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How Quebec came to rule Canadian real estate in 2018

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How Quebec came to rule Canadian real estate in 2018

For residential real estate, 2018 was the year of Quebec. While housing markets lost steam in other parts of the country, Quebec’s market remained poised as sales and prices grew.

That was one of the takeaways from data released this week by the Canadian Real Estate Association (CREA), which presented a broad picture of resale  markets across Canada. The data also raised some interesting questions: For instance, in a year in which prices and sales declined in many regions, was it the average price that dropped or the price of the average house? Also, how has Quebec been able to avoid the declining trends?

Housing is a heterogeneous good. That means the size and type of houses sold in one year can differ from those sold a year earlier. A decline in housing prices, therefore, could mean that smaller or otherwise cheaper homes sold in 2018 than before. Let’s look at the housing markets in the greater Toronto area to understand this better.

CREA data shows that the nominal average housing price in greater Toronto in December 2018 was up 2.1 per cent from the year before. However, CREA’s Benchmark Home Price Index, which compares prices of similarly structured homes, revealed that the benchmark price in December 2018 was up 3 per cent. That suggests that more lower priced homes were sold in 2018.

The same index revealed that the prices in Greater Vancouver declined by 2.7 per cent but rose by 6 per cent in greater Montreal in December 2018.

The Montreal housing market is structurally different from the rest of the country. Low-rise multiplexes are the dominant housing type, and renters far outnumber owners in Montreal. The demand for townhouses and row housing is therefore greater in Montreal, which is reflected in a 9 per cent increase in their prices.

At the same time, compared with the prices in other large urban markets, housing prices in Montreal, Canada’s second-largest housing market, are significantly lower and have room for further appreciation. The average nominal house price in December 2018 was $394,000 in the Montreal Census Metropolitan Area compared with $750,000 in the greater Toronto area.

The primary reasons cited for the decline in transactions are the rising interest rates and the stress test, which, as of January 2018, required residential mortgage applications to federally regulated lenders to qualify at a higher interest rate than the actual contracted mortgage rate. Effectively, the stress test raised the interest rate for residential real estate without having to raise the interest rate for the rest of the economy.

The stress test affected housing markets in three ways. First, a rational response to an impending new tax was to have some households advance their housing purchase to 2017. Thus, some sales that would have been realized in 2018 were advanced to 2017.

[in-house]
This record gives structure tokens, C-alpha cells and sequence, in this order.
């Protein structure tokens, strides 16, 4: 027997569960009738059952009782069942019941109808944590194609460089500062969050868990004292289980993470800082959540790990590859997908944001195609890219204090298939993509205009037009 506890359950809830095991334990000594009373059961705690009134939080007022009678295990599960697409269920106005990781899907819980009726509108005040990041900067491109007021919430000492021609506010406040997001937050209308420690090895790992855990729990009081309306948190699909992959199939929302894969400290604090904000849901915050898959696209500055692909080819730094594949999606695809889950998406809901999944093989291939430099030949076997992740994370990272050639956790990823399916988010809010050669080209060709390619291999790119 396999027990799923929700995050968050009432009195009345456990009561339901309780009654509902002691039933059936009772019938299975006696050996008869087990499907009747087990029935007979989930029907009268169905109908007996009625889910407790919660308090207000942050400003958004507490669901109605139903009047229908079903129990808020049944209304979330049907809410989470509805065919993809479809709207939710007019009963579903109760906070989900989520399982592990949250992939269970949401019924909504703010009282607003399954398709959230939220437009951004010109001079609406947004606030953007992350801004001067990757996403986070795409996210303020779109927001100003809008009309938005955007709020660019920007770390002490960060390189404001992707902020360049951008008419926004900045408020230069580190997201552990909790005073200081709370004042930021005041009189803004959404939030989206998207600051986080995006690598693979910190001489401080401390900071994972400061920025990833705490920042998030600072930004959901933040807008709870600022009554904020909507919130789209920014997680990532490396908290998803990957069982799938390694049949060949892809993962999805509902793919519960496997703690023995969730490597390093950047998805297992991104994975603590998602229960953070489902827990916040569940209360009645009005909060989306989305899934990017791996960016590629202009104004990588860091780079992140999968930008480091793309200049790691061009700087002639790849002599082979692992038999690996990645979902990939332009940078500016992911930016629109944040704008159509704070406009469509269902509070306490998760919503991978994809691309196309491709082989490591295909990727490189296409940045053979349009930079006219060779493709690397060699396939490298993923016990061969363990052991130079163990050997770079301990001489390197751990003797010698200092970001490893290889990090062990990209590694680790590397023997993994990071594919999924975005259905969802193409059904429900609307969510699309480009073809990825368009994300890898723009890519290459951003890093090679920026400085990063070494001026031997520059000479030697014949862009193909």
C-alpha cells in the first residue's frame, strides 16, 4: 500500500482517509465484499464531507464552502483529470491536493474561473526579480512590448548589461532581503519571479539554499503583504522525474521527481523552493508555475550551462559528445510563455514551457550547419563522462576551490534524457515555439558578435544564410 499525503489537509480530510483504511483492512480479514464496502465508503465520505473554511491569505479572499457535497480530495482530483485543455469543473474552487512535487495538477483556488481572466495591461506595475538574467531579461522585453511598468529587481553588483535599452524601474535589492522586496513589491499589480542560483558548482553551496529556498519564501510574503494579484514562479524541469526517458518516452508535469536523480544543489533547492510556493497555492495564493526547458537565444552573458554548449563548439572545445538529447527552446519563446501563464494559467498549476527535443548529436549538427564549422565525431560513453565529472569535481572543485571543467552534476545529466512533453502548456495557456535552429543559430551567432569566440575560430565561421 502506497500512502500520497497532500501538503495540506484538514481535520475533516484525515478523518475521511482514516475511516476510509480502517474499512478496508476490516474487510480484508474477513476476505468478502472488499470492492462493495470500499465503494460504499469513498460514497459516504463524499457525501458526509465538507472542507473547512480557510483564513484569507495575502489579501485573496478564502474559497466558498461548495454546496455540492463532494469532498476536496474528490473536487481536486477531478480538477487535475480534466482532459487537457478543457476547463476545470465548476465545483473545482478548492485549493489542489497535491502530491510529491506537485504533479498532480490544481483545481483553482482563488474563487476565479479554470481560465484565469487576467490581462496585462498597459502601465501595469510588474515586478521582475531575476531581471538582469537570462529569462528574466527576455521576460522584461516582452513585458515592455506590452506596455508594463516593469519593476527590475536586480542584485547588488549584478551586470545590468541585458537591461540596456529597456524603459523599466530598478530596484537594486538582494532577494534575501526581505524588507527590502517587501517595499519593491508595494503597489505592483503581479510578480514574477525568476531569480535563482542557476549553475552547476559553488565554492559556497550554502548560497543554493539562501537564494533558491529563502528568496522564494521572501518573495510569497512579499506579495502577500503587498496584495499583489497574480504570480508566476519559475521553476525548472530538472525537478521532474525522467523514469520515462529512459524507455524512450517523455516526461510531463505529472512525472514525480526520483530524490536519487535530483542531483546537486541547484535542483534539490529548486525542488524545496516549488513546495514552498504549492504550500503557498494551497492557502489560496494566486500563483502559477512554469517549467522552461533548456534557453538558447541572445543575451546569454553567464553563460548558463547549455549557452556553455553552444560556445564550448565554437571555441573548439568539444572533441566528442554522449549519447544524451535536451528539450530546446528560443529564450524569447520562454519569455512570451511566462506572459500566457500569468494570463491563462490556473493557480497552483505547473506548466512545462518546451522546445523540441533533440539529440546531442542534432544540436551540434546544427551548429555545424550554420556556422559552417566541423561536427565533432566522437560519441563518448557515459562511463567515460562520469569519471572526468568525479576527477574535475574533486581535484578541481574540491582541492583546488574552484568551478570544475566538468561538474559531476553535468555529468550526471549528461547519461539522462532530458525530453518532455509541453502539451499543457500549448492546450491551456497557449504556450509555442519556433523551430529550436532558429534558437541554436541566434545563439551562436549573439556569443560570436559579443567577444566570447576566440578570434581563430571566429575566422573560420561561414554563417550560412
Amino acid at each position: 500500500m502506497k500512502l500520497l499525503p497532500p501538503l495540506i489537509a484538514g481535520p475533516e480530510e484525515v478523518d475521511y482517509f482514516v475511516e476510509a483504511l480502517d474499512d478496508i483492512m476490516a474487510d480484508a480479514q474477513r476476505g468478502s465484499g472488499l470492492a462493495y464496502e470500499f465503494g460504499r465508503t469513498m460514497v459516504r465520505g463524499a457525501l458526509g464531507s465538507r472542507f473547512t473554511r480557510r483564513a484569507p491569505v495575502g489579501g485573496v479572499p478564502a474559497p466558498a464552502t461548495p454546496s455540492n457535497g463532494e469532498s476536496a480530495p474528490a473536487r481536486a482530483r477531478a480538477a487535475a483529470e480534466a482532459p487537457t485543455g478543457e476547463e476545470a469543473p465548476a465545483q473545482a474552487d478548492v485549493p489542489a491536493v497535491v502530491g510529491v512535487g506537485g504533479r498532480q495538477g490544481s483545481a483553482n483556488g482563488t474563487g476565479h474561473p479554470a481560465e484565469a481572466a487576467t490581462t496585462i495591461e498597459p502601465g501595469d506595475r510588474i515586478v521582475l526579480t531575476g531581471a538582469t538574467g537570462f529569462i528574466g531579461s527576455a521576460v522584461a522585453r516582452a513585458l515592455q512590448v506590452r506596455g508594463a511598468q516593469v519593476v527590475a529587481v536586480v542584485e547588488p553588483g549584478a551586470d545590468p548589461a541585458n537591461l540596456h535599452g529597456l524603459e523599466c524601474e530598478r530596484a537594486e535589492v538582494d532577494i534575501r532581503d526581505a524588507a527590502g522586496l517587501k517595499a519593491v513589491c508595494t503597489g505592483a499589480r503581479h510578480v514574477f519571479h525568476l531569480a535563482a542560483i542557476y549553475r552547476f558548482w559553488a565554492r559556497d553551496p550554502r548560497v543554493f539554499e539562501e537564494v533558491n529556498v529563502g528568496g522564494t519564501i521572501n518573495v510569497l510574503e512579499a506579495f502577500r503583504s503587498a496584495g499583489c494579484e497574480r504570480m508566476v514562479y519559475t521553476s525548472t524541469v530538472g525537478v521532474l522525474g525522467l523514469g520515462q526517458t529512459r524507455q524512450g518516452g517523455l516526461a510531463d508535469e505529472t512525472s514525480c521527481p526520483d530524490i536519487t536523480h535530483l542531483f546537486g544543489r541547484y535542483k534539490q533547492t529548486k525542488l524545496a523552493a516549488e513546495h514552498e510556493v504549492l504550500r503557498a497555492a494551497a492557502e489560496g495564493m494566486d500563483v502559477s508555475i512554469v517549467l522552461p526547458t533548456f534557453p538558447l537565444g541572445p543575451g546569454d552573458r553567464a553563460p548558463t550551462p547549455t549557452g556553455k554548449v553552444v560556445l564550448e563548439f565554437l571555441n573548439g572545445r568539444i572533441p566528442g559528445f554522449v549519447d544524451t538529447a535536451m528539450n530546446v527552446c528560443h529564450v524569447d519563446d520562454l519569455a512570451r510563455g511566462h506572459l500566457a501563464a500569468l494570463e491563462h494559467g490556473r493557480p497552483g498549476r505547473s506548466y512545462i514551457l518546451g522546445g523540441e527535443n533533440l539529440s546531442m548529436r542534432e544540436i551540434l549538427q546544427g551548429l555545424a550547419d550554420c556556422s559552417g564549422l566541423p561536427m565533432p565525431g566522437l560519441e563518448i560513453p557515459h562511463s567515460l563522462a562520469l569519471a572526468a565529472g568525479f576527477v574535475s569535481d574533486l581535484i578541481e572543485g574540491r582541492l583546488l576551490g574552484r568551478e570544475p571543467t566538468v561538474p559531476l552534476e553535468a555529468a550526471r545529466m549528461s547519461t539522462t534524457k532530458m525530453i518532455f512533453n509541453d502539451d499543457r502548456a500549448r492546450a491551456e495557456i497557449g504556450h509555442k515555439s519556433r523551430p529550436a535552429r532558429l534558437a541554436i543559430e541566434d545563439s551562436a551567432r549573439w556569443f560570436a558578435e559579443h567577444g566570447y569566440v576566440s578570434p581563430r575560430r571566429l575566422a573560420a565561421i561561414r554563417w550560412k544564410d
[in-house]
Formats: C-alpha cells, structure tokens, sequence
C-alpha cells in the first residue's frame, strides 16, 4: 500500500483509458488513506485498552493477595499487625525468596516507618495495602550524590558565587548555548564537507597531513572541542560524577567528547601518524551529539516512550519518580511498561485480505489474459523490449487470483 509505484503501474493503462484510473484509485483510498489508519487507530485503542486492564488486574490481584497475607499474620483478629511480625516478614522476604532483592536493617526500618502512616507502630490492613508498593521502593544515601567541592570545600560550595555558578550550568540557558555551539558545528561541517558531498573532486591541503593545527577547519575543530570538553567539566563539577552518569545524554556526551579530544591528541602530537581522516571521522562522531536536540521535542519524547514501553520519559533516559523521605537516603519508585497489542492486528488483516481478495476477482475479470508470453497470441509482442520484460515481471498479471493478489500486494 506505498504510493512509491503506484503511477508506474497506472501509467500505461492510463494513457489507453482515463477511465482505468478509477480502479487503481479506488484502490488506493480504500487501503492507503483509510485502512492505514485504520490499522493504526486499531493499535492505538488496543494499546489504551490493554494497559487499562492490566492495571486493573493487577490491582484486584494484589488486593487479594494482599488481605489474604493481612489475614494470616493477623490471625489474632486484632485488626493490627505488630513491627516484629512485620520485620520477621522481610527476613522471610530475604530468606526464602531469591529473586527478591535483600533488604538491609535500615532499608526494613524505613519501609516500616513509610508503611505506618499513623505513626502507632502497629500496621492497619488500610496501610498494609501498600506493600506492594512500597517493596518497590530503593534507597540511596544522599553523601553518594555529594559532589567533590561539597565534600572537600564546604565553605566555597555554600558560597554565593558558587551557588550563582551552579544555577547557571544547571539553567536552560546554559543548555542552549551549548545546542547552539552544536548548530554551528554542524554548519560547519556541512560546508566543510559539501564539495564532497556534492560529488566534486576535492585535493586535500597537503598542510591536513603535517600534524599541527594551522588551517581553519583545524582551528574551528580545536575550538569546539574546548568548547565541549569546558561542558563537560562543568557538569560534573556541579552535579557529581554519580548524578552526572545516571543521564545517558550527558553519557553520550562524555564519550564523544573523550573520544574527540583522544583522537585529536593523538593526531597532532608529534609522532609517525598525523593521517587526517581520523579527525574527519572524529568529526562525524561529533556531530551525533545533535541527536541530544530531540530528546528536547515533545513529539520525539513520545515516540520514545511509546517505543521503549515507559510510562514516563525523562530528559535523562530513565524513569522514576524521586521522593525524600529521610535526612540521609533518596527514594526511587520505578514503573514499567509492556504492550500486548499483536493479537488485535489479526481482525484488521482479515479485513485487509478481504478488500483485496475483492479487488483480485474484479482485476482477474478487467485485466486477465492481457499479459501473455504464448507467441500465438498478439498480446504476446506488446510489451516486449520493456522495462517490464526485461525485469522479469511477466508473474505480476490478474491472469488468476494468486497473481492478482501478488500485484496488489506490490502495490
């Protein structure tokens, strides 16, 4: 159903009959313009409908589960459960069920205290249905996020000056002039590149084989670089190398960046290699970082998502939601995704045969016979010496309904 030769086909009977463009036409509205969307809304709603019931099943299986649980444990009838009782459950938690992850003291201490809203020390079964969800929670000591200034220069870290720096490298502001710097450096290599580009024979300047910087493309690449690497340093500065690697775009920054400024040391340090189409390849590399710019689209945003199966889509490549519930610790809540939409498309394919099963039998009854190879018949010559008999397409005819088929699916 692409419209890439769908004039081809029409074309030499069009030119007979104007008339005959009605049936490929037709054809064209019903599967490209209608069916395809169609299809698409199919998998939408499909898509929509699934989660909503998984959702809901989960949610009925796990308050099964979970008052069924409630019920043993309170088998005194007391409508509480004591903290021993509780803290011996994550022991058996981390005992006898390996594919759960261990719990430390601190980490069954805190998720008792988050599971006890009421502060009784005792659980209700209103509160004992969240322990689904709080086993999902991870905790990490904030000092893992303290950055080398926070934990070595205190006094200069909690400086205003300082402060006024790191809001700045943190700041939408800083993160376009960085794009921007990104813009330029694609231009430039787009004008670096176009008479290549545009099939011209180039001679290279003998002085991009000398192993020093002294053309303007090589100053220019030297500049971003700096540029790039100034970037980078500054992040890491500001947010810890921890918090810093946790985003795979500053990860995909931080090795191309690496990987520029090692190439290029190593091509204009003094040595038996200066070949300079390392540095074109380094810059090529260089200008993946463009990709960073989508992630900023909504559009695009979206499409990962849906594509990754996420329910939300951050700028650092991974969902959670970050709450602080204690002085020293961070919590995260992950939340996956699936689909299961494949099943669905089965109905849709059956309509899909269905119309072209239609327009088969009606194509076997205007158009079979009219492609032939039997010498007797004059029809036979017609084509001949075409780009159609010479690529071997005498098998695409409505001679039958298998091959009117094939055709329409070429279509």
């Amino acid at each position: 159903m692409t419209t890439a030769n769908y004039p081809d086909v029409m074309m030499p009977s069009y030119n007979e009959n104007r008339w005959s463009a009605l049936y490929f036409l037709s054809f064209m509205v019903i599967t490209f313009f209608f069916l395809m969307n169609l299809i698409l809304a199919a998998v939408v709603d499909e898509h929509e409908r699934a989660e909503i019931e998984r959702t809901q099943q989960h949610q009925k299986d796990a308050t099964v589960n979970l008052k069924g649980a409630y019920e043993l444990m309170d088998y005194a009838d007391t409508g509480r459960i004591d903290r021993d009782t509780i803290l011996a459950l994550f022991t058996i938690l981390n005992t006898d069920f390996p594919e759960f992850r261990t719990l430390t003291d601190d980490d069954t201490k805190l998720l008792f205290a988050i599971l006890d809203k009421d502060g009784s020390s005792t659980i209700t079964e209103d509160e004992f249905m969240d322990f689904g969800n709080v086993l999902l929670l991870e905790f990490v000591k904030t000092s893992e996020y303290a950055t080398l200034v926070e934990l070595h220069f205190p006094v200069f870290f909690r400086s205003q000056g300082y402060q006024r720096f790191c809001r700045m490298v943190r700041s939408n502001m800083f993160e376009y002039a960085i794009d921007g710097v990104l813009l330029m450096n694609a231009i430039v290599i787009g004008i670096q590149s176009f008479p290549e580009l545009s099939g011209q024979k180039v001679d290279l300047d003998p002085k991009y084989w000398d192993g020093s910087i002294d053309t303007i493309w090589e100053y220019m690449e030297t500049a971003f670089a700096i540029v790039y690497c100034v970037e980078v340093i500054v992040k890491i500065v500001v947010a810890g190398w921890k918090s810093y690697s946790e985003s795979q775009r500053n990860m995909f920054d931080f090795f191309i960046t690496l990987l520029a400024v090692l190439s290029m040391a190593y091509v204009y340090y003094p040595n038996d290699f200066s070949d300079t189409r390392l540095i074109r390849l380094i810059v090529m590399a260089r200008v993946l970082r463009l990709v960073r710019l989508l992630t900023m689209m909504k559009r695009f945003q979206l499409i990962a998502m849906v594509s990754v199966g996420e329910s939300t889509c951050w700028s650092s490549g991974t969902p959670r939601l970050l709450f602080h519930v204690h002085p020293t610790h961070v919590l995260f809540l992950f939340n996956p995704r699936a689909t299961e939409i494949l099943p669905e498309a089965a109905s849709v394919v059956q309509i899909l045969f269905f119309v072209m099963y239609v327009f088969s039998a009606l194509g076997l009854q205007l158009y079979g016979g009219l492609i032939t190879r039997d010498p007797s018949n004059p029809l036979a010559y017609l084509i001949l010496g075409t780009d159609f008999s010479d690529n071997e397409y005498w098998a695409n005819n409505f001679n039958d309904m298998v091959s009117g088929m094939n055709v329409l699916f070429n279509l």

Second, some would not have qualified for any mortgage amount under the new regulation, resulting in forgone housing sales. The third impact does not affect the number of transactions, but the transaction price. The higher qualifying interest rate under the stress test lowered the loan amount, pushing demand toward relatively cheaper housing.

Thus, the combined impact of the stress tests is fewer transactions and lower average prices in 2018.

The 2018 sales data reveal that housing sales in Canada declined 11 per cent. The decline was led mostly by urban housing markets in B.C. and Ontario. Sales in 2018 were down 24.5 per cent in B.C. and 13.7 per cent in Ontario. The two provinces started 2018 weaker than before as they had already experienced other restrictive regulations including higher transfer taxes on non-resident (foreign or out of province) buyers and stricter rental controls.

The decline in average sale price and transactions consequently result in a decline of the total dollar volume aggregated over all sales. Whereas the buyers might appreciate the decline in prices, the same may not be true for local and provincial governments, which subsequently experience a decline in tax revenue from the land transfer taxes.

In Ontario, the total dollar volume of all residential sales in 2018 declined by 16 per cent to $108 billion — something that prompted the municipal authorities in Toronto, which levies a land transfer tax in addition to the one imposed by the province, to raise the alarm about an impending revenue shortfall expected to be $99 million.

And since the real estate industry works on commission, a 15 per cent decline in total dollar volume and an 11 per cent decline in transactions across Canada means a significant revenue loss for the real estate brokerage industry. Lower prices and fewer transactions also impact mortgage lenders who would have experienced a decline in the growth of their real estate portfolios.

Housing markets in 2019 will depend on the consumers’ ability to absorb the impact of the stress test and possible rate hikes expected in the second half of the year. Given how the housing markets have withstood significant regulatory changes in 2018, there are reasons to be cautiously optimistic for 2019.